David Crosby: “Joni Mitchell Had an Aneurysm”- UPDATE

In a HuffPost Live interview, singer David Crosby revealed that Joni Mitchell had suffered a brain bleed from a aneurysm in April.

The singing/songwriting legend was hospitalized after being found unconscious in her Los Angeles home. It was reported that she was conscious and alert by the time paramedics took her to the hospital. The Her official website had released the following statement:

“Joni remains under observation in the hospital and is resting comfortably. We are encouraged by her progress and she continues to improve and get stronger each day.”

Crosby’s interview paints a much more serious picture:

“Nobody found her for a while. She took a terrible hit. To my knowledge she is not speaking yet…She’s going to have to struggle back from it the way you struggle back from a traumatic brain injury…”

UPDATE- June 29, 2015

According to a statement on Joni Mitchell’s website:

“Leslie Morris, Joni’s conservator, has approved the following statement to be made through JoniMitchell.com: “Joni did in fact suffer an aneurysm. However, details that have emerged in the past few days are mostly speculative. The truth is that Joni is speaking, and she’s speaking well. She is not walking yet, but she will be in the near future as she is undergoing daily therapies. She is resting comfortably in her own home and she’s getting better each day. A full recovery is expected.” You may leave your well wishes for Joni at WeLoveYouJoni.com

What is a brain aneurysm?

A cerebral aneurysm (also known as an brain or intracranial  aneurysm) is a weak or thin spot on a blood vessel in the brain that balloons out and fills with blood. It is estimated that one in fifteen people in the US will develop an aneurysm during their lifetime. The bulging aneurysm can put pressure on a nerve or surrounding brain tissue.  It may also leak or rupture, spilling blood into the surrounding tissue (called a hemorrhage).  Some cerebral aneurysms, particularly those that are very small, do not bleed or cause other problems.  Cerebral aneurysms can occur anywhere in the brain, but most are located along a loop of arteries that run between the underside of the brain and the base of the skull.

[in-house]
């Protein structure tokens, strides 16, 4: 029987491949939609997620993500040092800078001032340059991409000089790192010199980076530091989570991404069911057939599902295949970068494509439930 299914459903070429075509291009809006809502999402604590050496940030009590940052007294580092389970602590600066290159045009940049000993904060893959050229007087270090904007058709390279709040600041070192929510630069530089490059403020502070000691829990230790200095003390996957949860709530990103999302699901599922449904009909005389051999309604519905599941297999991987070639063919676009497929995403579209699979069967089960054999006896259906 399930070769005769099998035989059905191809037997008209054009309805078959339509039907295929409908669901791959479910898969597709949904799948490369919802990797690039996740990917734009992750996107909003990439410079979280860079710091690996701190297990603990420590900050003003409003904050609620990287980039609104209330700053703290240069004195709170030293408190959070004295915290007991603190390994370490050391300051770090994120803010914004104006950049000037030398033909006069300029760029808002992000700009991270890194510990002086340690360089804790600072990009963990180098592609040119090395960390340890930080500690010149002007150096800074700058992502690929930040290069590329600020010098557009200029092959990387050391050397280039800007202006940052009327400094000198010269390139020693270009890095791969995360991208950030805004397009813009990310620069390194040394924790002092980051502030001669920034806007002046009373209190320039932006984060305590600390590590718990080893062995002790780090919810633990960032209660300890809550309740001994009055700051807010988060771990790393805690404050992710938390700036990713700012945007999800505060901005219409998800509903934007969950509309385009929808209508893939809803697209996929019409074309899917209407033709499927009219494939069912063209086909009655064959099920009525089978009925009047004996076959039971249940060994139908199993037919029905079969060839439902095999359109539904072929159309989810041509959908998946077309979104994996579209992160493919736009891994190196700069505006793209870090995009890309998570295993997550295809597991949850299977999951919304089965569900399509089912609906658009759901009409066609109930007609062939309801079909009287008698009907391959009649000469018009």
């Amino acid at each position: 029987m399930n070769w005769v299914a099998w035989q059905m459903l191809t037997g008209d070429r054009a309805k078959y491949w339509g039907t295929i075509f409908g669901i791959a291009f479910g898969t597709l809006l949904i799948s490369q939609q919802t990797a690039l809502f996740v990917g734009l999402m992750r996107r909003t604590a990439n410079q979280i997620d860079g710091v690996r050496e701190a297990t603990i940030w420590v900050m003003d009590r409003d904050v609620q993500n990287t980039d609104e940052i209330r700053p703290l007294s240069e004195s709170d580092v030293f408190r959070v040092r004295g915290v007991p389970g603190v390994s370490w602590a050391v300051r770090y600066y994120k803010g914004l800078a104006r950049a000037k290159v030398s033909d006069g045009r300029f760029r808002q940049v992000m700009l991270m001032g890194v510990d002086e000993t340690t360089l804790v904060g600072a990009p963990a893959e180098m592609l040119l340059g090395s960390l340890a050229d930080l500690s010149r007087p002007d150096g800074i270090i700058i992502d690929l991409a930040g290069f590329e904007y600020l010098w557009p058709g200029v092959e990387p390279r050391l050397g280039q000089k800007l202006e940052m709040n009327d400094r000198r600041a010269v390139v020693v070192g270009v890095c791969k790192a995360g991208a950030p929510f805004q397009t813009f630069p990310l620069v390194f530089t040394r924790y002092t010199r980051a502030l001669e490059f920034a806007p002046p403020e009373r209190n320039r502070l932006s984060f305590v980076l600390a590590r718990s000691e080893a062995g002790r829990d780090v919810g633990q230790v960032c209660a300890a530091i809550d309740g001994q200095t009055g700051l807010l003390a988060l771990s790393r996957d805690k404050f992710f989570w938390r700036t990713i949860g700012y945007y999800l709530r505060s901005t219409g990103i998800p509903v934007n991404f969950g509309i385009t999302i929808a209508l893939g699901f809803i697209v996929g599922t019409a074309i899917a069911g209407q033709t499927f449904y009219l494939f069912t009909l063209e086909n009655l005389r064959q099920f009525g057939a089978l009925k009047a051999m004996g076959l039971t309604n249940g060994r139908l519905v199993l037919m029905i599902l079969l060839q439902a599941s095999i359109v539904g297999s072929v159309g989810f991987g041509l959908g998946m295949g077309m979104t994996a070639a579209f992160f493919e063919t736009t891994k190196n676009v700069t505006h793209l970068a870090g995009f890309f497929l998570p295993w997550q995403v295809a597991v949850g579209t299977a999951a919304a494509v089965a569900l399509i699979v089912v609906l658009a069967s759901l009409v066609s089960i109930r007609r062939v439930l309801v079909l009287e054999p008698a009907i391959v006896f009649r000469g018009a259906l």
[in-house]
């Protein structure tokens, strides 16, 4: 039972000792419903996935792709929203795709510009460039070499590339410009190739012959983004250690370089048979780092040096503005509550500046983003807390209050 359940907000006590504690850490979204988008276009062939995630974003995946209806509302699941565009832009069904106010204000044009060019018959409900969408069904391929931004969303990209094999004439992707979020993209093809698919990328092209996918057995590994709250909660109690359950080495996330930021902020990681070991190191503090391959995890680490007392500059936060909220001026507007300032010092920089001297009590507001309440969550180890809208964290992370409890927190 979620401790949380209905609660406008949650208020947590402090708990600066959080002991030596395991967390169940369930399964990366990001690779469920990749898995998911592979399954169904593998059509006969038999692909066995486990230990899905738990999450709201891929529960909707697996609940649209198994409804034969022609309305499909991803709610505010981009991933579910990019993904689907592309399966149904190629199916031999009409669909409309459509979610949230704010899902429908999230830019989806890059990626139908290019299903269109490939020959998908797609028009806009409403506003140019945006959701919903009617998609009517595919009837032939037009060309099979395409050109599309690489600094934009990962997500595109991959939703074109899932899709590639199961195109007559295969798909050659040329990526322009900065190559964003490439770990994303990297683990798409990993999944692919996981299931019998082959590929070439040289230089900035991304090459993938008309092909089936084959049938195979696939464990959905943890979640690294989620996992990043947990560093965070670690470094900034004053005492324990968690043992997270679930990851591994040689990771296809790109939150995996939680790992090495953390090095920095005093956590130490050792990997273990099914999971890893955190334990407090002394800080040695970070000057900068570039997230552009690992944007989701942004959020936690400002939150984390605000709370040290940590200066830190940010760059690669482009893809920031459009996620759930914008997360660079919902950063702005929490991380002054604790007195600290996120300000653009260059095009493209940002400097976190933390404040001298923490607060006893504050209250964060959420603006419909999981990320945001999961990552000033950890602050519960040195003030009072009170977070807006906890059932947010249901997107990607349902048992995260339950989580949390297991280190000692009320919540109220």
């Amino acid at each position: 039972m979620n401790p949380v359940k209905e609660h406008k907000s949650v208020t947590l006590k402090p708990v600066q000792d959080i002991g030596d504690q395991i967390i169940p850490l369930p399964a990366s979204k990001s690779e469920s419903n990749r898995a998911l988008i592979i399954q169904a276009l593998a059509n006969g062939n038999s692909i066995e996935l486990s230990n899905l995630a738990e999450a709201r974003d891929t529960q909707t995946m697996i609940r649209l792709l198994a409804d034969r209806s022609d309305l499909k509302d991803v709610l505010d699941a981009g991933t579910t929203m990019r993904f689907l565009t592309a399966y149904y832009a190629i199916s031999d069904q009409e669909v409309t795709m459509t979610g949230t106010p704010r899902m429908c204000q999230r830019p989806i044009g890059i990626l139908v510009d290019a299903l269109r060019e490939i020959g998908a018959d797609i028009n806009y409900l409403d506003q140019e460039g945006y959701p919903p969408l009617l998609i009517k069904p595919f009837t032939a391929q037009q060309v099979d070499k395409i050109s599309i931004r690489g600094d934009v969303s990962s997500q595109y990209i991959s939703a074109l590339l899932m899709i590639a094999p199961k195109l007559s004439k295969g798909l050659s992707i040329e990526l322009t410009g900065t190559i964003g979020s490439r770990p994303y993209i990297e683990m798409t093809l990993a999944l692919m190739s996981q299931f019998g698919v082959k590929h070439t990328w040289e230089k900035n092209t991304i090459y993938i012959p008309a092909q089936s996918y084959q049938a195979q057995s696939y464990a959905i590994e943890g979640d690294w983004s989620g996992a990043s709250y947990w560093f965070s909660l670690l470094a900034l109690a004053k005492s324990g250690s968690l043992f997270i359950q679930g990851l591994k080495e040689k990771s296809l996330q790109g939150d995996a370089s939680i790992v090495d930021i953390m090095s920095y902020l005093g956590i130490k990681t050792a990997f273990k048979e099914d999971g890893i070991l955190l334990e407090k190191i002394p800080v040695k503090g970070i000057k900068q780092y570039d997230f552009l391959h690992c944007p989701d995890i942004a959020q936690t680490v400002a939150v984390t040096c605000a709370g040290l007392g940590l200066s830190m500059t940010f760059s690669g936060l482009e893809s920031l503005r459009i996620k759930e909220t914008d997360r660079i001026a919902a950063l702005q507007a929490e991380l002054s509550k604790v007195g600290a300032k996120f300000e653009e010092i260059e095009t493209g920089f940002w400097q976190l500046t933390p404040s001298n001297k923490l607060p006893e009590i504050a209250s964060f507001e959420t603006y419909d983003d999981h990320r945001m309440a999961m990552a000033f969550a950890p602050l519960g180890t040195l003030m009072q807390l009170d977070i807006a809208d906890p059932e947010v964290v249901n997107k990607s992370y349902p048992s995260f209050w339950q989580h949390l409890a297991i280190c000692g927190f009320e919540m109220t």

Symptoms depend on what structure the aneurysm pushes on, but may include:

  • Double vision
  • Loss of vision
  • Headaches
  • Eye pain
  • Neck pain

A sudden, severe headache (often described as “the worst headache of your life”) is one symptom that an aneurysm has ruptured.

Other symptoms of an aneurysm rupture may include:

  • Confusion, lethargy, or sleepiness
  • Eyelid drooping
  • Headaches with nausea and/or vomiting
  • Muscle weakness or difficulty moving any part of the body
  • Numbness or decreased sensation in any part of the body
  • Seizures
  • Speech impairment
  • Sudden onset of irritability, impulsiveness, or loss of temper control
  • Vision changes (double vision, loss of vision)

NOTE: A ruptured aneurysm is a medical emergency. Seek immediate medical help.

Treatment of unruptured aneurysms may be one of two ways- depending on size, shape and location:

1. An open skull procedure, with placement of a clip to cut off the aneurysm
2. An endovascular procedure, where a catheter is threaded into the artery and small metal wires are inserted into the aneurysm. These wires coil up into a mesh ball and encourage the formation of a blood clot, which prevents the aneurysm from rupturing. This is a less invasive procedure, but is not appropriate for all types of aneurysms.

Michele R. Berman, M.D. was Clinical Director of The Pediatric Center, a private practice on Capitol Hill in Washington, D.C. from 1988-2000, and was named Outstanding Washington Physician by Washingtonian Magazine in 1999. She was a medical internet pioneer having established one of the first medical practice websites in 1997. Dr. Berman also authored a monthly column for Washington Parent Magazine.

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